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d07RiV

Cone/angle joints in impulse method

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I'm actually more interested in the 6-DOF constraint, that lets me specify different ranges per rotation axis. Using the same method as in Bullet source, I got something that kind of works here: http://www.d3planner.com/webgl/constraint (Alt+click to drag objects)

However, the 'chain' demo is extremely unstable and the slightest shake can break it. I'm not sure if its due to lack of proper position projection, or just a bug in my code.

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I found the 6-DOF constraint a save way to shoot yourself into the food. I never really implemented it and I use specif joint types (e.g. spherical, prismatic, cylindrical, revolute and rigid) .But I think that is a matter of taste and I don't want to sound religious about that decision.

 

Either way I recommend starting with a specific joint type. E.g. spherical joint with cone limit and revolute joint with unsymmetrical limits are two good exercises. This is much simpler than starting with a generic type.

Edited by Dirk Gregorius

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Eh the whole point starting the engine was to simulate a small ragdoll, and its constraints are apparently expressed in the angle limits per axis sad.png

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You should be able to model a small ragdoll this way. Ragdolls are usually spherical joints with cone limits and revolute joints. Did you look at the angle limits? It should be fairly easy to convert this data. I have done this many times. 

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Actually there are lots of different possible ragdolls, but I guess I could simplify the limits to cones. Any tips on adding a twist limit, though? I'm afraid I'll run into the same issue as with the 6-dof constraint if I try to express it in terms of the other two (four) axes.

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It goes along the same way. Assume u is the axis pointing down the joint axis. You would now measure the twist using the orthogonal axes v1, w1, v2, w2. You just need to be careful that your swing limit doesn't exceed 90 degrees as you get problems with projections then. The twist is much more complex than the swing and I use a framework of quaternion constraints for that. I really need to publish this!

 

I have some sketches for a simple twist constraint following the same approach as described above. Let me look it up when I am home later today.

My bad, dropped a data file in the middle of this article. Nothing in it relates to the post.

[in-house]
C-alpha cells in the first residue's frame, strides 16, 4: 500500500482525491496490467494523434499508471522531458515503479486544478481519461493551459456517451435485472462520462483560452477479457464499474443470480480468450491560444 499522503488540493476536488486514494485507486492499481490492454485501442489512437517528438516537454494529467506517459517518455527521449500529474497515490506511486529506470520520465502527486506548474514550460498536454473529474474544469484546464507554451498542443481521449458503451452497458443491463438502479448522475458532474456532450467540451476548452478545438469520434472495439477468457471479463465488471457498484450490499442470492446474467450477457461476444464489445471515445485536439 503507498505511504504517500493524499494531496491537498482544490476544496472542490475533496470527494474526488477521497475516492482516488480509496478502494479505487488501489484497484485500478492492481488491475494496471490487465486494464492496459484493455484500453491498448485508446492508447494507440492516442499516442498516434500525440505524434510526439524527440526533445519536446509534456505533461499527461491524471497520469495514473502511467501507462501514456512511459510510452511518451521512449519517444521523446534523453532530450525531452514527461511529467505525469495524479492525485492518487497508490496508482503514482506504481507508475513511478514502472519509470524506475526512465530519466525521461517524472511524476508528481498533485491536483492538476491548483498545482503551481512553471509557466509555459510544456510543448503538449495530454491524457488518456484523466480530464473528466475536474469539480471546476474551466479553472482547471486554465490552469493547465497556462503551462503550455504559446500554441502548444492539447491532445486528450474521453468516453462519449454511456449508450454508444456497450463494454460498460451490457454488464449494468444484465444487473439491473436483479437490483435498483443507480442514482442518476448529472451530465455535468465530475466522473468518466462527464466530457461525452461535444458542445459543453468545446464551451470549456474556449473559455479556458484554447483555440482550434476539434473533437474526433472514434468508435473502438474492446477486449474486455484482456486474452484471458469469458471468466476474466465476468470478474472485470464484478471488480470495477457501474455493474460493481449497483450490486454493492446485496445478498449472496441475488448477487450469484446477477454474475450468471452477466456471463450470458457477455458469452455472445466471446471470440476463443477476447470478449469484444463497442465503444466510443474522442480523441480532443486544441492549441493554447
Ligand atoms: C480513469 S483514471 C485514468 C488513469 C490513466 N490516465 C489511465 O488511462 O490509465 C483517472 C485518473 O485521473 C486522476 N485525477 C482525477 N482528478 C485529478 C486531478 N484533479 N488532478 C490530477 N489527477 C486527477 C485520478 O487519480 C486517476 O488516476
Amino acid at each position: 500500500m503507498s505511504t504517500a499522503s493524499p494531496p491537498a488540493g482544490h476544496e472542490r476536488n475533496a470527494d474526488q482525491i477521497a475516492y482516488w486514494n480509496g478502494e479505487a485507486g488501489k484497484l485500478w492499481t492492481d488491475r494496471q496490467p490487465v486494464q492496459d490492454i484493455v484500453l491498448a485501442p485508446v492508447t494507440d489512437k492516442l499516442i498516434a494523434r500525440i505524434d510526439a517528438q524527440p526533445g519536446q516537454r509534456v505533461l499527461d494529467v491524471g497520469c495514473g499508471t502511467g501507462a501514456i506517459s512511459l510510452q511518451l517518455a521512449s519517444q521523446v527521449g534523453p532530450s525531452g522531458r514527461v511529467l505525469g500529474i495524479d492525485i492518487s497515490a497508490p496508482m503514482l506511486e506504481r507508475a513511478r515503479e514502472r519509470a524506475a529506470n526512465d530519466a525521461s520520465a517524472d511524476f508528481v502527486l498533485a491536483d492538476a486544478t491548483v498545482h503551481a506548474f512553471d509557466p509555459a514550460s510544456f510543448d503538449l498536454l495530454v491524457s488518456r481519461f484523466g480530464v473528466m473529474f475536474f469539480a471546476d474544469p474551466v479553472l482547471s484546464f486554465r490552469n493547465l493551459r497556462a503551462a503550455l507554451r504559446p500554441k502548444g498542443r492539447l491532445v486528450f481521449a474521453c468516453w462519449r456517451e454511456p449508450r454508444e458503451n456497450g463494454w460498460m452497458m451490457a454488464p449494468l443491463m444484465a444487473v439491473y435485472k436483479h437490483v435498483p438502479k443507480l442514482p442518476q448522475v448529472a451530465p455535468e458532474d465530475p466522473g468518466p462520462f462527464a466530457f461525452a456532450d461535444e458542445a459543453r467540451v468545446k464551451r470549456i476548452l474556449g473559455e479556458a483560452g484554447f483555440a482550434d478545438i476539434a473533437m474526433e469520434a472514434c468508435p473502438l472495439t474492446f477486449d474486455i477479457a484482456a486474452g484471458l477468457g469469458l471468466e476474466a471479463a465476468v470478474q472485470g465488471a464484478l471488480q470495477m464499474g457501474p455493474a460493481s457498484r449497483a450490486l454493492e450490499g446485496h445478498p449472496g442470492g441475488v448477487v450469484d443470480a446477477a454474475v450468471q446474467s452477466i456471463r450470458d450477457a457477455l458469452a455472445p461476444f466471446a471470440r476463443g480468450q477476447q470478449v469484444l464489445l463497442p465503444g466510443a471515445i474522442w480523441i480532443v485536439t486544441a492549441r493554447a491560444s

Edited by Dirk Gregorius

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Assume we have a joint setup like in the picture above for the swing angle and you look along the u-axis. You would see something along the line like this:

 

Twist.PNG

 

Let's call the twist angle between v1 and v2 alpha. From basis trigonometry we get:

 

sin( alpha ) = dot( v2, w1 )

cos( alpha ) = dot( v2, v1 )

 

I am a little rusty here, but iirc when frame 2 swings relatively to frame 1 then the dot products are of course not sin and cos of the twist angle anymore, but their ratio is the tan. Therefore:

 

tan( alpha ) = dot( v2, w1 ) / dot( v2, v1 )

 

From there we can compute the angle:

 

alpha = atan(  dot( v2, w1 ) / dot( v2, v1 ) ) and dot( v2, v1 ) != 0

 

In an implementation you would of course use atan2 so you don't need to check for dot( v2, v1 ) =0. From here everything goes like for the swing above:

 

C = atan(  dot( v2, w1 ) / dot( v2, v1 ) )  

 

Build dC/dt and find the Jacobian by inspection. From there you can then enforce MinAlpha < Alpha < MaxAlpha easily.

 

Maybe try to find the Jacobian yourself and I happily have a look and will definitely help if you get stuck.

 

Cheers,

-Dirk

Edited by Dirk Gregorius

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Yup the 90 degree cone limit seems to be an issue here. As long as its not exceeded, then projection onto the V1W1 plane does the trick. Is there no way to get it to work with an arbitrary cone limit (or even no limit at all)?

Why do we only consider v2 and not w2? If U1 is not parallel to U2, then projections of v2 and w2 would not form a right angle, so they would yield different twist angles.

Edited by d07RiV

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Yes, you can use quaternions, but this is a whole different story.

 

Yes, you can of course use the full frame and this should indeed work. I was just sketching the basic approach. There is a lot of space for improvements here.

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